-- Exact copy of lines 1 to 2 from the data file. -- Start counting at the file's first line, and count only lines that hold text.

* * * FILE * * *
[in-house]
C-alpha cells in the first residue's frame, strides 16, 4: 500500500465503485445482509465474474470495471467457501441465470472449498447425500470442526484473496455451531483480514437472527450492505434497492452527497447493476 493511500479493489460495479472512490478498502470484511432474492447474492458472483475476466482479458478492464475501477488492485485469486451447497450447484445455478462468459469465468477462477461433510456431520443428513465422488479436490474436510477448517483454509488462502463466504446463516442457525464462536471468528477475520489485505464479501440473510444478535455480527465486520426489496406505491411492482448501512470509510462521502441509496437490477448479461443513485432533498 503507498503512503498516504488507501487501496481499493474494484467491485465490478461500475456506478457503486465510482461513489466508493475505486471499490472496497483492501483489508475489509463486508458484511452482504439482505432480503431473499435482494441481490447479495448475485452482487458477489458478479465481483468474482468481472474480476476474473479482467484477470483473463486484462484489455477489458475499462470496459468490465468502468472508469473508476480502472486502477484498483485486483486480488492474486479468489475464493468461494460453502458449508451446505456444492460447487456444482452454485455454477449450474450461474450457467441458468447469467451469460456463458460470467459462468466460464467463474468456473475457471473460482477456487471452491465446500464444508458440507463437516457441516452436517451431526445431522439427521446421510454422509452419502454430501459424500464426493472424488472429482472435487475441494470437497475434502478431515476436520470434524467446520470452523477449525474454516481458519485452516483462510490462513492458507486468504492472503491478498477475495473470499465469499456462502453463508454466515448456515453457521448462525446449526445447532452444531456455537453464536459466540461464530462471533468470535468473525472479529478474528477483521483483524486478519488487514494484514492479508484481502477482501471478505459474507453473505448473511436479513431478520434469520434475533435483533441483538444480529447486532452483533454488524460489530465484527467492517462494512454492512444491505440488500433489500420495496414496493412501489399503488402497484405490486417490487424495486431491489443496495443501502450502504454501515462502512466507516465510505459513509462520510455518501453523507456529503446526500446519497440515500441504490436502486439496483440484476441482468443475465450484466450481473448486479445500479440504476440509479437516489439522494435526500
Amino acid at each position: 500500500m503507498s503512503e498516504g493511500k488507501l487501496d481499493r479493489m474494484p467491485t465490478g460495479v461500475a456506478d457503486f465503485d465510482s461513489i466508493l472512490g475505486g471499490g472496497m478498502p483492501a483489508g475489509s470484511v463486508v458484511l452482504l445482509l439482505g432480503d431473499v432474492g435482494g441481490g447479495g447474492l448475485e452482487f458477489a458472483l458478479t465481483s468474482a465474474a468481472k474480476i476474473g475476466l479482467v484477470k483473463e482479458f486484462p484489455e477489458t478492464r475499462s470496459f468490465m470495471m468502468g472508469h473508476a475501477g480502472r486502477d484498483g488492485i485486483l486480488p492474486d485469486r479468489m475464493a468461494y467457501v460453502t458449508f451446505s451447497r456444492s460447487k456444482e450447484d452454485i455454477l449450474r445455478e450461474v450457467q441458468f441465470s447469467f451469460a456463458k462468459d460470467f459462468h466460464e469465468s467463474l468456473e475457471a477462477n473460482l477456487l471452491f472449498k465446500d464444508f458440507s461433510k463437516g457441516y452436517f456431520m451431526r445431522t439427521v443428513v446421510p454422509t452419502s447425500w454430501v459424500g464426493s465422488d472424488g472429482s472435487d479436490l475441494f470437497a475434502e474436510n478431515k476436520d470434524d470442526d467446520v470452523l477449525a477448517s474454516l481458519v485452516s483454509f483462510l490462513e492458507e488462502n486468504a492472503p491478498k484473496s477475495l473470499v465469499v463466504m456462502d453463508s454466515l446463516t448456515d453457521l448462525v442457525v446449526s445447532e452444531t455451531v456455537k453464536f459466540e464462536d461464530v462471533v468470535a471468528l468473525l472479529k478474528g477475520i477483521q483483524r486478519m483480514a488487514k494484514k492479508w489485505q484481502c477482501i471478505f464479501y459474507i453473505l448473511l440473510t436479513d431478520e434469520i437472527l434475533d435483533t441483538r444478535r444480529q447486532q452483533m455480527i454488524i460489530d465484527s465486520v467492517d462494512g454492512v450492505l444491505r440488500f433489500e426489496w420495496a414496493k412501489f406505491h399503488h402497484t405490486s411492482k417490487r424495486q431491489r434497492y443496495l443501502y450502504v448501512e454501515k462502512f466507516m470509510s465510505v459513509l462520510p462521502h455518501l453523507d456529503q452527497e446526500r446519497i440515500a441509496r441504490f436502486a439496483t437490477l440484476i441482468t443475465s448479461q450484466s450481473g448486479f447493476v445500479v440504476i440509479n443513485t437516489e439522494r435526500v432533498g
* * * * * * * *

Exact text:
[in-house]
C-alpha cells in the first residue's frame, strides 16, 4: 500500500465503485445482509465474474470495471467457501441465470472449498447425500470442526484473496455451531483480514437472527450492505434497492452527497447493476 493511500479493489460495479472512490478498502470484511432474492447474492458472483475476466482479458478492464475501477488492485485469486451447497450447484445455478462468459469465468477462477461433510456431520443428513465422488479436490474436510477448517483454509488462502463466504446463516442457525464462536471468528477475520489485505464479501440473510444478535455480527465486520426489496406505491411492482448501512470509510462521502441509496437490477448479461443513485432533498 503507498503512503498516504488507501487501496481499493474494484467491485465490478461500475456506478457503486465510482461513489466508493475505486471499490472496497483492501483489508475489509463486508458484511452482504439482505432480503431473499435482494441481490447479495448475485452482487458477489458478479465481483468474482468481472474480476476474473479482467484477470483473463486484462484489455477489458475499462470496459468490465468502468472508469473508476480502472486502477484498483485486483486480488492474486479468489475464493468461494460453502458449508451446505456444492460447487456444482452454485455454477449450474450461474450457467441458468447469467451469460456463458460470467459462468466460464467463474468456473475457471473460482477456487471452491465446500464444508458440507463437516457441516452436517451431526445431522439427521446421510454422509452419502454430501459424500464426493472424488472429482472435487475441494470437497475434502478431515476436520470434524467446520470452523477449525474454516481458519485452516483462510490462513492458507486468504492472503491478498477475495473470499465469499456462502453463508454466515448456515453457521448462525446449526445447532452444531456455537453464536459466540461464530462471533468470535468473525472479529478474528477483521483483524486478519488487514494484514492479508484481502477482501471478505459474507453473505448473511436479513431478520434469520434475533435483533441483538444480529447486532452483533454488524460489530465484527467492517462494512454492512444491505440488500433489500420495496414496493412501489399503488402497484405490486417490487424495486431491489443496495443501502450502504454501515462502512466507516465510505459513509462520510455518501453523507456529503446526500446519497440515500441504490436502486439496483440484476441482468443475465450484466450481473448486479445500479440504476440509479437516489439522494435526500